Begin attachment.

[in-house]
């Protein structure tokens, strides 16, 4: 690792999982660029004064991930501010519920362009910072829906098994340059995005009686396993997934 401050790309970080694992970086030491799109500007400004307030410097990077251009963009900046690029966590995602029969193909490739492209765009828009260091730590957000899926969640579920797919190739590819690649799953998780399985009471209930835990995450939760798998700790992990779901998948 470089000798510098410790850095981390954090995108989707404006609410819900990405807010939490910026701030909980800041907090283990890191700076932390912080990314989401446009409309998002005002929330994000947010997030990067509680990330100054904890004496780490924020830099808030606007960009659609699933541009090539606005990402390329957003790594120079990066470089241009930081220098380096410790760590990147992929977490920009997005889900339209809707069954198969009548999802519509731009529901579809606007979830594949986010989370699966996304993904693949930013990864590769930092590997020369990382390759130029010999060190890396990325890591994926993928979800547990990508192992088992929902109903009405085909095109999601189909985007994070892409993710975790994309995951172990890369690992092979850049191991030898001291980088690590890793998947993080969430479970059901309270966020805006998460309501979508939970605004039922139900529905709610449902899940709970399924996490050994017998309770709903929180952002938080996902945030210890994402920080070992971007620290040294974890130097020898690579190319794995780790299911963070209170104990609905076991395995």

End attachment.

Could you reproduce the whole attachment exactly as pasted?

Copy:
[in-house]
């Protein structure tokens, strides 16, 4: 690792999982660029004064991930501010519920362009910072829906098994340059995005009686396993997934 401050790309970080694992970086030491799109500007400004307030410097990077251009963009900046690029966590995602029969193909490739492209765009828009260091730590957000899926969640579920797919190739590819690649799953998780399985009471209930835990995450939760798998700790992990779901998948 470089000798510098410790850095981390954090995108989707404006609410819900990405807010939490910026701030909980800041907090283990890191700076932390912080990314989401446009409309998002005002929330994000947010997030990067509680990330100054904890004496780490924020830099808030606007960009659609699933541009090539606005990402390329957003790594120079990066470089241009930081220098380096410790760590990147992929977490920009997005889900339209809707069954198969009548999802519509731009529901579809606007979830594949986010989370699966996304993904693949930013990864590769930092590997020369990382390759130029010999060190890396990325890591994926993928979800547990990508192992088992929902109903009405085909095109999601189909985007994070892409993710975790994309995951172990890369690992092979850049191991030898001291980088690590890793998947993080969430479970059901309270966020805006998460309501979508939970605004039922139900529905709610449902899940709970399924996490050994017998309770709903929180952002938080996902945030210890994402920080070992971007620290040294974890130097020898690579190319794995780790299911963070209170104990609905076991395995």